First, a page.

You might be wondering why this matters, why this unpleasant nitpicking?

I had a friend in the Pune office who disliked South Indian food until I took her to a small eatery run by a Tamil couple in Hinjewadi. What she was until then having was a bad kind of dosa and those rubber idlis that seem to be standard at most places in Pune with terrible sambhar and even more awful chutney. I remember my own dislike of Bengali cuisine because the first two times I tasted Bengali food at two distinct establishments that publicised themselves as Bengali places, they served what was a terrible and stereotypical kind of ‘Bengali’ foodstuffs with undesired quantities of mustard. It took a dear friend and umpteen rounds of Bengali places alongwith thorough descriptions of what was served on the table for me to fall in love with Bengali food. The point is, in most cities, and especially in Pune, with a lot of bravadoes, people serve what can easily be referred to as phoney cuisine. Please note that I’m all for food experimentation, after all, that’s how we get new things on the menu. But you cannot advertise Nestle’s Maggi and serve Patanjali Noodles — that’s just being dishonest and disrespectful of your patron. Or as the angry Scots referred to Trump (who when Brexit was announced congratulated Scots for their wise decision to leave the EU — they had in fact, voted to remain in the EU), these restaurants are being polyester-cockwombles, cock-juggling-thundercunts and rotten-orange-fucknuts!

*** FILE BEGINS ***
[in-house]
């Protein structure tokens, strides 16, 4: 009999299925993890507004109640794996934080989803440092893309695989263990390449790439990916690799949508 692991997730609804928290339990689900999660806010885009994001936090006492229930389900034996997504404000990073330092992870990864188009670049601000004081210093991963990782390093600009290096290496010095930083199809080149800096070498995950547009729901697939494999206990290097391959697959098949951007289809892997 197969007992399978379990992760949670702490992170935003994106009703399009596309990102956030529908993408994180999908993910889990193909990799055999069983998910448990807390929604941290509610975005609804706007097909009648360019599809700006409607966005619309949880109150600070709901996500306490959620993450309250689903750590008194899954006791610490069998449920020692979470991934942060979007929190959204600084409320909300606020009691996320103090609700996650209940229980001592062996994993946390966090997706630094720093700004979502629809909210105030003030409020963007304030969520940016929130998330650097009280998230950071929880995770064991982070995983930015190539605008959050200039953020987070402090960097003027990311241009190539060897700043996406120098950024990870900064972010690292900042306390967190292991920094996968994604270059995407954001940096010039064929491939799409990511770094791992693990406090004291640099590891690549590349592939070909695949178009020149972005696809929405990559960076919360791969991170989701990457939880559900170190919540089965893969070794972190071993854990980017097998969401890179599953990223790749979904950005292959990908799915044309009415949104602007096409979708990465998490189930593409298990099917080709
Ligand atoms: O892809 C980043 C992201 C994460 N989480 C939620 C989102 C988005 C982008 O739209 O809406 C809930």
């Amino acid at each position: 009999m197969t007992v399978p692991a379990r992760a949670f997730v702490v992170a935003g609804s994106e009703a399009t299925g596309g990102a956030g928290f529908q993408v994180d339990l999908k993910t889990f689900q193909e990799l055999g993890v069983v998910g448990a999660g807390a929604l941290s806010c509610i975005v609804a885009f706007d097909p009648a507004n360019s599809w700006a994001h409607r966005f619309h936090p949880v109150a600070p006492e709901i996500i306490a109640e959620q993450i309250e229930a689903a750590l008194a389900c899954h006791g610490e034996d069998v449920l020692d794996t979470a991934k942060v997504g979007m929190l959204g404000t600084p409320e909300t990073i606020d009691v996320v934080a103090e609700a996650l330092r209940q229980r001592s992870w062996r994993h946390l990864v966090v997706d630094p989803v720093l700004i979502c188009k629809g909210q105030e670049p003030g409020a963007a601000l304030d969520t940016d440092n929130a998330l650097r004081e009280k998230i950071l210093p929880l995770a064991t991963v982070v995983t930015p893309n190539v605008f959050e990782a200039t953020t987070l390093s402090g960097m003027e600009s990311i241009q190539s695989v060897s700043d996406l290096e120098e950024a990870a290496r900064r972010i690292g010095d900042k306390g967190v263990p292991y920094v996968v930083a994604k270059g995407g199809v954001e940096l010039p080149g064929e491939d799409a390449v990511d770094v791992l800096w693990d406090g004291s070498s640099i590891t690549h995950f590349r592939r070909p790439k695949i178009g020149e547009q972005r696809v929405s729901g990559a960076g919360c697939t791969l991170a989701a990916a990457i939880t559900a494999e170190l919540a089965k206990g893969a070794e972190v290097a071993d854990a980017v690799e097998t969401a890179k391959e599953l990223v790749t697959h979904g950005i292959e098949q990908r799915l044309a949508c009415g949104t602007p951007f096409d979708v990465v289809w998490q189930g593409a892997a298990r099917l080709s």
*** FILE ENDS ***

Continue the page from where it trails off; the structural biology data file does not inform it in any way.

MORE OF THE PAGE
Thank you for reading till the end. It appears you have as much time on hand as I did writing this. Much appreciated.

P.S. While the above rant is based wholly on my experience, you might experience the cities mentioned differently than I have. But the larger point about some restaurants being dishonest and such treacherous conduct being not okay stands.

--

--

Dheeraj DeeKay

I Listen. I Speak. I Write. I Do. And That’s Why I Am. Storyteller at large! Oh yeah, also a Programmer, Full Stack Developer when at desk.